Gardeners' Dirt: Caladiums are shady summer superstars
By Beth Ellis - Victoria County Master GardenerEdited by Charla Borchers Leon
May 16, 2013 at 12:16 a.m.
Are you at your wit's end over a spot in your yard or on your porch where nothing will grow because it is too shady?
Are you about to give up and allocate that dank corner to the strange little garden gnome statue you found at last week's garage sale? If so, don't despair - I promise you are not doomed to eventually populate a portion of your property with salvaged statuary cast-offs.
Instead, you can make that dull space pop with vibrancy, courtesy of caladiums. Green leaves brightly patterned with white, pink and red will wake up that dark spot and convert it from a moldering gnome home to your very favorite place to hang out when relaxing in your yard.
Caladiums are another one of those lovely plant discoveries that coincided with the Victorian plant craze of the 1800s.
Amazon natives to European hybrids
These beauties are native to South and Central America with most coming from the Amazon River basin. The first specimens were discovered in 1773, with additional species collected about 80 years later in the 1850s.
Within a few years after the discovery of the additional plants, caladiums began to become available to European plant enthusiasts when Frenchmen Louis Van Houtte and Alfred Blue developed several hybrids.
Two originals available today
Happily for us heirloom gardeners, two of the original hybrids developed by Van Houtte and Blue are still commercially available today - "Triomphe de l'Exposition" and "Candidum."
Florida breeding program
Even though caladiums are New World plants, they were not really discovered by American gardeners until the 1893 World's Fair in Chicago, when German hybridizer Adolph Leitze reportedly exhibited more than 400 varieties to the public.
Public interest in the plants increased, and by 1910, famed Florida nurseryman Henry Nehrling began a successful breeding program. Several of Nehrling's varieties are still available commercially, including "Mrs. W.B. Hadlerman" and "Arno Nehrling" as well as others.
Fancy, strap leaf varieties
From the beginning, plant breeders capitalized on the characteristics of the original wild plants to develop two different varieties of caladiums - one with "fancy" heart shaped leaves (Caladium bicolor hybrids), and another with "lance" or "strap" shaped leaves (Caladium picturatum hybrids
The fancy leaf varieties produce taller plants with fewer but larger leaves, while the lance leaf varieties produce shorter plants with a greater number of smaller leaves. Nehrling concentrated primarily on fancy leafed caladiums, and by the 1930s fellow Floridian and hybridizer Theodore Mead concentrated on those with lance leaves.
As the 20th century progressed, various small growers continued to develop new varieties, and in the 1970s, the University of Florida developed an extensive breeding program with the goal of improving leaf color, disease and nematode resistance and cold tolerance.
Today, a festival is held each year in Lake Placid, Fla., to celebrate caladiums and introduce new varieties developed each year.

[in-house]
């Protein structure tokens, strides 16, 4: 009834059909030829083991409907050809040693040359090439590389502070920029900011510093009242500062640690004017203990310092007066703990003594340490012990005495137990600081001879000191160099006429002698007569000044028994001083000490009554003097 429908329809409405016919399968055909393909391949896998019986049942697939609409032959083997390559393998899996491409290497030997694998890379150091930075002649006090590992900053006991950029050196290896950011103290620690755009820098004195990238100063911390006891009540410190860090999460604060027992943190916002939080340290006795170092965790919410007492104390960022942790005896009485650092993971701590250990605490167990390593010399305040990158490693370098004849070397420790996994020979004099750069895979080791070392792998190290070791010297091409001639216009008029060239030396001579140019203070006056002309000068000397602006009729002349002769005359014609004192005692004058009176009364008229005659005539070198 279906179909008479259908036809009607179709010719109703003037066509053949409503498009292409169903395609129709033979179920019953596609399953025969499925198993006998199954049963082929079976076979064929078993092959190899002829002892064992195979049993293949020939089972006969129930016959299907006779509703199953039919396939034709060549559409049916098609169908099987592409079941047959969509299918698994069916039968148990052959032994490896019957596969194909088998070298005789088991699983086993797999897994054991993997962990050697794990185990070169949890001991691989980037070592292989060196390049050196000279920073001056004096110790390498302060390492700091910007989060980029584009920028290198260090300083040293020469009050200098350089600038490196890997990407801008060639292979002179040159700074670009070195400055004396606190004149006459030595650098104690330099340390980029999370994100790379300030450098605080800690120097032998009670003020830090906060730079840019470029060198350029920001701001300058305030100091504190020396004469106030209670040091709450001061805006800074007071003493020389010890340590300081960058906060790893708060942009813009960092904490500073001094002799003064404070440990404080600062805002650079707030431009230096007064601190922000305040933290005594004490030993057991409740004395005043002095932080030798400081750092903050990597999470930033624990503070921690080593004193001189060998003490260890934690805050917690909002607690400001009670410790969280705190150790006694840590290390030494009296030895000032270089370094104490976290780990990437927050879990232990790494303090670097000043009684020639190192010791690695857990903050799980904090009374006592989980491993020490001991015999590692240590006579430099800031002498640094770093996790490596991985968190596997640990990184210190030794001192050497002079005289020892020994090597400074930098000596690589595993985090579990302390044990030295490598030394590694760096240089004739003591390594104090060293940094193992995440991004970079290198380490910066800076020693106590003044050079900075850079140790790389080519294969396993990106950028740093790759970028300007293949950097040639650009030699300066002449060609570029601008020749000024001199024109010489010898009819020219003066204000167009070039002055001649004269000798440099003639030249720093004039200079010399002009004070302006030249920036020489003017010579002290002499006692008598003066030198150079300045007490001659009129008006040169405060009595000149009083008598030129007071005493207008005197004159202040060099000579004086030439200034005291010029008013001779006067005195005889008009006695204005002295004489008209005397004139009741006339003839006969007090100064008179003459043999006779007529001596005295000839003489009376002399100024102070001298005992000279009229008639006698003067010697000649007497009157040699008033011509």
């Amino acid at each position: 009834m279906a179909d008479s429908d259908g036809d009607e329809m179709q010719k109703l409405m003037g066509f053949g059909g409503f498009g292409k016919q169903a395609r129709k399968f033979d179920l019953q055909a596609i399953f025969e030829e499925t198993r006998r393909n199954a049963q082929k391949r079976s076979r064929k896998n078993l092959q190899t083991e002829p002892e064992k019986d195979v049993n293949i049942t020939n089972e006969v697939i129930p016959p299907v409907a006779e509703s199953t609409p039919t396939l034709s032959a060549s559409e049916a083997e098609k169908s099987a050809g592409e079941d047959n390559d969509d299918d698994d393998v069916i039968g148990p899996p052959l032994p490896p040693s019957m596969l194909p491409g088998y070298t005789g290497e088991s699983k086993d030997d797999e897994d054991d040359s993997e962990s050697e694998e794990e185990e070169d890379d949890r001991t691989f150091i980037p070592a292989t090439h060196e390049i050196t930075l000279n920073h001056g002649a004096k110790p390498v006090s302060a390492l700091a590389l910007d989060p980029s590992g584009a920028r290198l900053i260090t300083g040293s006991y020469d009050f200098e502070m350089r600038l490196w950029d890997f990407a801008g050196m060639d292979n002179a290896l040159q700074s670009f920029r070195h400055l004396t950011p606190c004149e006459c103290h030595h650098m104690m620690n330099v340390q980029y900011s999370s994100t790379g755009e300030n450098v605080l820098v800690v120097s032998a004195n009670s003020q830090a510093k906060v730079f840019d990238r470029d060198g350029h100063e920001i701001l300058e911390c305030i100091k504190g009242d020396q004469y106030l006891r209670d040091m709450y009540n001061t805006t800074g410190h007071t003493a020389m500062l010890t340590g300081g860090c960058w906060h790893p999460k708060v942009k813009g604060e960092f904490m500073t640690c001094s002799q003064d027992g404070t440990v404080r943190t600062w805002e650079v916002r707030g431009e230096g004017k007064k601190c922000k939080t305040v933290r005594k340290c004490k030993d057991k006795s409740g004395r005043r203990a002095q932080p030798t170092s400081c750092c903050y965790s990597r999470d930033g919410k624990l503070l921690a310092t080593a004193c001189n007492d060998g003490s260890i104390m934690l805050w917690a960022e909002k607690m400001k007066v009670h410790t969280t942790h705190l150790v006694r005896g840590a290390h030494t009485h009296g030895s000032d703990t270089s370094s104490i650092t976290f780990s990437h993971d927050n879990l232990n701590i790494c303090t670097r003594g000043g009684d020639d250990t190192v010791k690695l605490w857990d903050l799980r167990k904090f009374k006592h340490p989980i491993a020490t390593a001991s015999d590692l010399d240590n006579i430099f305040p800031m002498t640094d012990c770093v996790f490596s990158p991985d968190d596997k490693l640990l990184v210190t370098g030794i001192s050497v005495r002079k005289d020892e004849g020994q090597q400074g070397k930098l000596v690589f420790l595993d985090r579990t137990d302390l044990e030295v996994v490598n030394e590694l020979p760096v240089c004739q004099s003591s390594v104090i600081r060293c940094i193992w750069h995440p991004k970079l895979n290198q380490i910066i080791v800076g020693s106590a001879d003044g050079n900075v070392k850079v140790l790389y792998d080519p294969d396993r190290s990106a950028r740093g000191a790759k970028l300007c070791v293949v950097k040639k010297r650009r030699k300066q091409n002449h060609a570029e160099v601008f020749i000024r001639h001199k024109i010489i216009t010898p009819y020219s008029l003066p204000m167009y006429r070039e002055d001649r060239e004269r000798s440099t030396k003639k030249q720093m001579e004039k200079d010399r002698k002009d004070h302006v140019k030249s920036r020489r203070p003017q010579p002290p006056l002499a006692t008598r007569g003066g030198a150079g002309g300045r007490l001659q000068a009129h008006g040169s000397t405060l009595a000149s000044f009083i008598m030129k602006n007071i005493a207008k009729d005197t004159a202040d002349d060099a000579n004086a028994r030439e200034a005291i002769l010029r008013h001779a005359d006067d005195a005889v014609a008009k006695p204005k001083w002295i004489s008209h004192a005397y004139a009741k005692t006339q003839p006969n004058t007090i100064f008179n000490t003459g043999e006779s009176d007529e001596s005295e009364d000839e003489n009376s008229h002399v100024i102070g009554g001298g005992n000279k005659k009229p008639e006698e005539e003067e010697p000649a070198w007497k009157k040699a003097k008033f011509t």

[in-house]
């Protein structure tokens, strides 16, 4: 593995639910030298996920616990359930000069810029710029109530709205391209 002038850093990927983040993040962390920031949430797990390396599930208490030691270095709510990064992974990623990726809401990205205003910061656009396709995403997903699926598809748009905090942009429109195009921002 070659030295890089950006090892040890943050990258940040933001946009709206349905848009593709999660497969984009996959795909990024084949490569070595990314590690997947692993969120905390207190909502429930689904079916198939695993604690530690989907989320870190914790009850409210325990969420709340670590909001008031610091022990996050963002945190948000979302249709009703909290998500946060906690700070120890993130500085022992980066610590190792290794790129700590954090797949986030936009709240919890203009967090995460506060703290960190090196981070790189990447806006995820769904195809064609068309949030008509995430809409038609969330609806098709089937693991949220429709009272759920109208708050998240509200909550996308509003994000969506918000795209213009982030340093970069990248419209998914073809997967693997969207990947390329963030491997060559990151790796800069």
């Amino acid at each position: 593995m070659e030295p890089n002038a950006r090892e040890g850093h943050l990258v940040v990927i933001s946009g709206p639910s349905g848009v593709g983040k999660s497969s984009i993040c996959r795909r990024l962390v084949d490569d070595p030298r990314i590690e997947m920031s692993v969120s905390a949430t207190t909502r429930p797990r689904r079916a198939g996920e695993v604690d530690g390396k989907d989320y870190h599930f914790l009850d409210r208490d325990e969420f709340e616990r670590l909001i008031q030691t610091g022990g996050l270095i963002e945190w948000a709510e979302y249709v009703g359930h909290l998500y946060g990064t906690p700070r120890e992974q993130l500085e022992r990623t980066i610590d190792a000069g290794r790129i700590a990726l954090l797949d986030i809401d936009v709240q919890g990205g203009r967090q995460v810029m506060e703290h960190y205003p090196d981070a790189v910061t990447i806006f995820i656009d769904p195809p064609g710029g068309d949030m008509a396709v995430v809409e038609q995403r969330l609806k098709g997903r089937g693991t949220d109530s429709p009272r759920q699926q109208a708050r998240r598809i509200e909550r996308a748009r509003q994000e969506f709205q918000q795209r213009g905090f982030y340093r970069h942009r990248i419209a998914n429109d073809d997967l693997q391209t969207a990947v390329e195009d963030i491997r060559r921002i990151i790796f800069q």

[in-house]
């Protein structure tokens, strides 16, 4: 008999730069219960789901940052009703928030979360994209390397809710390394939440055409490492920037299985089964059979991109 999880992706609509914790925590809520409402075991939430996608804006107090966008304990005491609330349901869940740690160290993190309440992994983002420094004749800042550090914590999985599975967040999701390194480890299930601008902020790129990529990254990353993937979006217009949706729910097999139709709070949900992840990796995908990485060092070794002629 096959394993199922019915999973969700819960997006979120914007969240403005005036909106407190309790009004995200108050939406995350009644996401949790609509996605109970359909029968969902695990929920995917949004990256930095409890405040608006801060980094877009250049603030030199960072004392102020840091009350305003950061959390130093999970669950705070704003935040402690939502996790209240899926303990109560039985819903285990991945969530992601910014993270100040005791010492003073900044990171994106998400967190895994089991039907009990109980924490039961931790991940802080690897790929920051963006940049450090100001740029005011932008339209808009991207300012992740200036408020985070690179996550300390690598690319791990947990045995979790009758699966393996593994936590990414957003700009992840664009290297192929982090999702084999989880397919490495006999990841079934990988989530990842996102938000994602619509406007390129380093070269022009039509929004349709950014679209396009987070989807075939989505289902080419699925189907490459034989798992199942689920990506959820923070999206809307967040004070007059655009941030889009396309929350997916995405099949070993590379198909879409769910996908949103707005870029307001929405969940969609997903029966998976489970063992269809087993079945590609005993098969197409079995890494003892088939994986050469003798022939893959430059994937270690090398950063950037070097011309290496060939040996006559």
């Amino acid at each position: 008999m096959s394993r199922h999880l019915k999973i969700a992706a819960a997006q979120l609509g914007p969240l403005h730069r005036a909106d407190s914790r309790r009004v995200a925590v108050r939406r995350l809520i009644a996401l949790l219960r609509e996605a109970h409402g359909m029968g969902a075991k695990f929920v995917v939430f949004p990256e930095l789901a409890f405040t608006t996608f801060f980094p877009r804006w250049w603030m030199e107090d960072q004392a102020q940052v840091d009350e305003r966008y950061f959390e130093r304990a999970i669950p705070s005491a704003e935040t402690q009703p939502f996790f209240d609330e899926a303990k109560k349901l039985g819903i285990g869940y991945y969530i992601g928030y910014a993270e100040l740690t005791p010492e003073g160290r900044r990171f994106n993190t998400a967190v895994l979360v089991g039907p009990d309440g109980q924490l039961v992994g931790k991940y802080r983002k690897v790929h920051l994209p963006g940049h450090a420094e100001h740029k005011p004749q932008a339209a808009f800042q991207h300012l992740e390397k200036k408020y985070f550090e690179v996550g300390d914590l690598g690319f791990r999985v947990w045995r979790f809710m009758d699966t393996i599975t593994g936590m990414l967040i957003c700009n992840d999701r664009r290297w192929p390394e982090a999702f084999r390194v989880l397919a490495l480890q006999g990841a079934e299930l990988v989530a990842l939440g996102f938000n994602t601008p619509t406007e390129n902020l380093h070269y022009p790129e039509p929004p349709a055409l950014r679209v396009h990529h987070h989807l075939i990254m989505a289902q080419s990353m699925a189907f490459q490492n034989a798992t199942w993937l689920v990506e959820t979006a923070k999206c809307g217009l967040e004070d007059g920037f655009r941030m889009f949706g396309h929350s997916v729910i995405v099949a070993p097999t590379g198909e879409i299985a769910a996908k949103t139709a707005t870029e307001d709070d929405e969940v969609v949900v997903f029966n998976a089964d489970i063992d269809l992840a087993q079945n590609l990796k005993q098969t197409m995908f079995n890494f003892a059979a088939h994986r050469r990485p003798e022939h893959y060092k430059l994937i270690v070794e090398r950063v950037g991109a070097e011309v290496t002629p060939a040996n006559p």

The first thing to consider when growing caladiums is that they are truly tropical plants - they love heat and detest the cold. For our area, that means planting them outdoors no earlier than around May 1. Here forward, you should be safe to plant them.
Most prefer shade to partial shade
As tropical rainforest plants, caladiums generally do best in shade or partial shade in the home landscape, although in recent years hybridizers have worked to produce more sun-tolerant varieties as well. In this neck of the woods, leaf colors will be most intense if the plants are not exposed to too much direct sun. Harsh sunlight will fade the colors and even produce "burn holes" in the leaves.
Plant with organic matter in moist soil
As to soil and water, caladiums prefer lots of organic matter and moist soil, but they dislike wet feet. Plant corms about 2 inches deep with the bumpy side up - the bumps are the eyes from which leaves sprout. If you can't tell which side is which, just plant the corm sideways - it'll grow.
Make sure corms are planted in well-drained soil to prevent rotting. Water regularly enough to prevent wilting, and feed them once or twice a month with a balanced fertilizer.
Disease and pest resistant if not too wet
Disease and insects are not much of a problem for caladiums. Root rot can be an issue if the corms are consistently too wet - to help avoid it, treat plants with a fungicide a couple of weeks after planting. If rot problems continue, consider adding amendments to improve drainage, or adjust your schedule to avoid overwatering. If insects such as aphids appear, use a general purpose insecticide to eliminate them.
There's more to come
Next week's article will remember those who have gave their lives for our country with red, white and blue garden pride, but the following week, there will be more on caladiums.
We'll look at selecting the right varieties for specific jobs, preparation methods for getting the best results from corms, and over-wintering options.
The Gardeners' Dirt is written by members of the Victoria County Master Gardener Association, an educational outreach of Texas AgriLife Extension - Victoria County. Mail your questions in care of the Advocate, P.O. Box 1518, Victoria, TX 77901; or email@example.com, or comment on this column at VictoriaAdvocate.com.